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Though it wouldn’t fit into his world, the Beyond Monet exhibit is within sight of the artist’s original vision

The immersive experience premiered in Toronto on August 12
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Beyond Monet is an immersive art exhibit held in Toronto. CHERYL NONG/THE VARSITY
Beyond Monet is an immersive art exhibit held in Toronto. CHERYL NONG/THE VARSITY

It’s never clear what you’re getting into when you sign up for an ‘immersive’ exhibit. Sometimes, it means you’re in for an afternoon of breathtaking immersion; sometimes, it means you stand in a room of coloured LED lights and read a couple of signs. 

In the case of Beyond Monet, an art exhibition hosted at the Metro Toronto Convention Centre that’s advertised as “Toronto’s most immersive experience,” it can be a bit of both.

The exhibit is designed to be an introduction to painter Claude Monet, regardless of how familiar viewers are with his life and works. Fanny Curtat, an art historian who worked on the exhibit, thinks that Monet’s work is often undermined because of its sheer ubiquity in our cultural consciousness. 

“[Beyond Monet] provides an access for people who might think museums are not for them, to access this work differently. To see that [his paintings are] more than a chocolate box — to see that there’s more to [them],” said Curtat, in an interview with The Varsity.

And although it doesn’t always fulfill its promise of total audience immersion — there are places where paintings are lit to make them look washed out, or where glimpses of exposed ductwork remind you that you’re in the middle of a convention centre — it does a remarkably good job at showcasing the depth and breadth of Monet’s work in a way that feels fun and engaging. 

The first room, which pays tribute to Monet’s iconic paintings of water lilies, isn’t terribly immersive. However, it seamlessly guides you through a primer on Monet’s personal life and philosophy. 

The room is obviously structured around the information panels set up around the space, which belies the idea that Beyond Monet was designed to be accessible in a way most museums aren’t. To get the most out of your experience, the exhibit expects you to stand around reading a bunch of background information.

A tunnel full of hanging prismatic streamers leads into the real heart of the exhibit: the ‘Infinity Room.’ The gazebo at its center is surrounded on all sides by huge panels on which Monet’s work is directly projected. Circular mirrors on the ground give the impression of puddles left behind by the rain and reflect the colours of the scenery around them. 

There’s a facet of Monet’s work that lends itself uniquely to the animation techniques used in the exhibit. Flashes of paintings flit across the screens in 360 degrees alongside quotes about impressionism from contemporary writers, presented in both French and English. The animation within each individual painting is relatively subtle, and doesn’t distract from the painting as a whole — instead, it often focuses on the natural movement contained within each scene.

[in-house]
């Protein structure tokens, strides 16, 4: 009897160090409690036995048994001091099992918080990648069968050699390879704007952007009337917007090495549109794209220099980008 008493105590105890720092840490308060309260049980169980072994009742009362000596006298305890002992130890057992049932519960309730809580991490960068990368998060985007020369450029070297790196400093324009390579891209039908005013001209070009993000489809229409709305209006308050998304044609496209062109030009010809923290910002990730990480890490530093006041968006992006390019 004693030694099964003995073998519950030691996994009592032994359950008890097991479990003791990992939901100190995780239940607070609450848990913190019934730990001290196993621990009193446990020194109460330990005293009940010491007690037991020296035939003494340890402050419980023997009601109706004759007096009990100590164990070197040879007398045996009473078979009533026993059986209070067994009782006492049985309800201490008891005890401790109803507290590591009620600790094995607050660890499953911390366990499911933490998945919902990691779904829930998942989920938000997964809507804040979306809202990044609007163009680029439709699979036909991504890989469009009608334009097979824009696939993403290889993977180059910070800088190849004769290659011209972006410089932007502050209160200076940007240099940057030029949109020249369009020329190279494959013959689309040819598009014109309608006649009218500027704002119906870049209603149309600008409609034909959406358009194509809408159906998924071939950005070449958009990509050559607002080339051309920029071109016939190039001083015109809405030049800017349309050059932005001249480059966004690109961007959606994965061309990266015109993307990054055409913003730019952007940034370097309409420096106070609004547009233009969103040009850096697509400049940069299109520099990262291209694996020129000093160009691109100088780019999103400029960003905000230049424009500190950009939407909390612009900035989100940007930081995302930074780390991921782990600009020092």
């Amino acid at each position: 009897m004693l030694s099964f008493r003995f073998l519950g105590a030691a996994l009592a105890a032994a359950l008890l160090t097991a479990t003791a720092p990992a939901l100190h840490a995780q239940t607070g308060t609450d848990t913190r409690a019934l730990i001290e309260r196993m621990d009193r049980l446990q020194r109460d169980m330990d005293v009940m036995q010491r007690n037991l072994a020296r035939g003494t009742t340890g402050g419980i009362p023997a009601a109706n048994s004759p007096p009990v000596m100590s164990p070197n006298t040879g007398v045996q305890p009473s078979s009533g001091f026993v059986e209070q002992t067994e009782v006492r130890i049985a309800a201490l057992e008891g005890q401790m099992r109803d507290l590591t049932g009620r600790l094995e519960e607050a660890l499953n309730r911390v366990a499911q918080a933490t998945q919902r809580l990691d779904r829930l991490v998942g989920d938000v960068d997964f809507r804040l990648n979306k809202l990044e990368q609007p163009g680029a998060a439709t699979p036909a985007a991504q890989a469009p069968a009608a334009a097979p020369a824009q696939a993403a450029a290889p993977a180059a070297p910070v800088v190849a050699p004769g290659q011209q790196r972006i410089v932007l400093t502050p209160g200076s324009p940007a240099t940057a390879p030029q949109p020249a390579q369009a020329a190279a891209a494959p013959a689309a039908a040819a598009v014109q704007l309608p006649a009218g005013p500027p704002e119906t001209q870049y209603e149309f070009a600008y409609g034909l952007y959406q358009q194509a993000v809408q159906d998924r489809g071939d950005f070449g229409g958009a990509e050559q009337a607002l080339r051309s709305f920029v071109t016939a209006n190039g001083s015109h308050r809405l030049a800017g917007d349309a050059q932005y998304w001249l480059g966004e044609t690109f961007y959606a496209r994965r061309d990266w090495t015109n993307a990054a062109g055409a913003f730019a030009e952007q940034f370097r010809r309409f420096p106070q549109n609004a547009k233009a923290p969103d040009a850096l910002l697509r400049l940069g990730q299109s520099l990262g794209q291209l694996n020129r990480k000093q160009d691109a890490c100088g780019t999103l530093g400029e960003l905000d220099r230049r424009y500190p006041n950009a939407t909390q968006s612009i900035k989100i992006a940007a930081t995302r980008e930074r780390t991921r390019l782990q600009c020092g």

The paintings aren’t in a particular chronological order — rather, they’re arranged so they craft a narrative together. When Curtat was writing out background information on Monet and selecting paintings to showcase, she says she tried to focus on bringing the ambience of his art to the foreground in order to allow the viewer to feel truly immersed in the scenes Monet’s work portrays. 

“We’re so used to sharing our stories, our images on social media. [Monet’s work] was all about putting that forth and fighting with an institution to [go]: ‘No, your way of representing the world is artificial. I want to show what I see, what I feel.’ So he’s still very relevant in a lot of ways today,” she explained to The Varsity

Rather than trying to reproduce reality, Monet was trying to capture his own perception of fleeting moments in time. That was also what he was trying to present in many of his paintings: moments so complete the audience could be drawn in. Water Lilies — perhaps one of his most famous works — was designed to take over entire rooms. Audiences could walk through it and feel as if they were in his garden, seeing the flowers for themselves. In that way, Beyond Monet seems very much to exhibit the spirit of Monet’s work.

Overall, the exhibit was an enjoyable experience. If you’ve been bemoaning the fact that you don’t spend enough time at museums as a university student and you want to immerse yourself in the Paris of Monet’s day, then Beyond Monet is a fun way to do it. 

Is it worthwhile on a student budget? Probably not. At around a minimum of $36 per student ticket, it’s definitely an expensive outing. Of course, if you really want to embody Monet’s philosophy and appreciate life’s transience, there are plenty of inexpensive alternatives all around. Immersing yourself in his world will only get you so far — if you really want to emulate him, today’s Toronto has plenty of beautiful places where you can try to capture fleeting moments for yourself.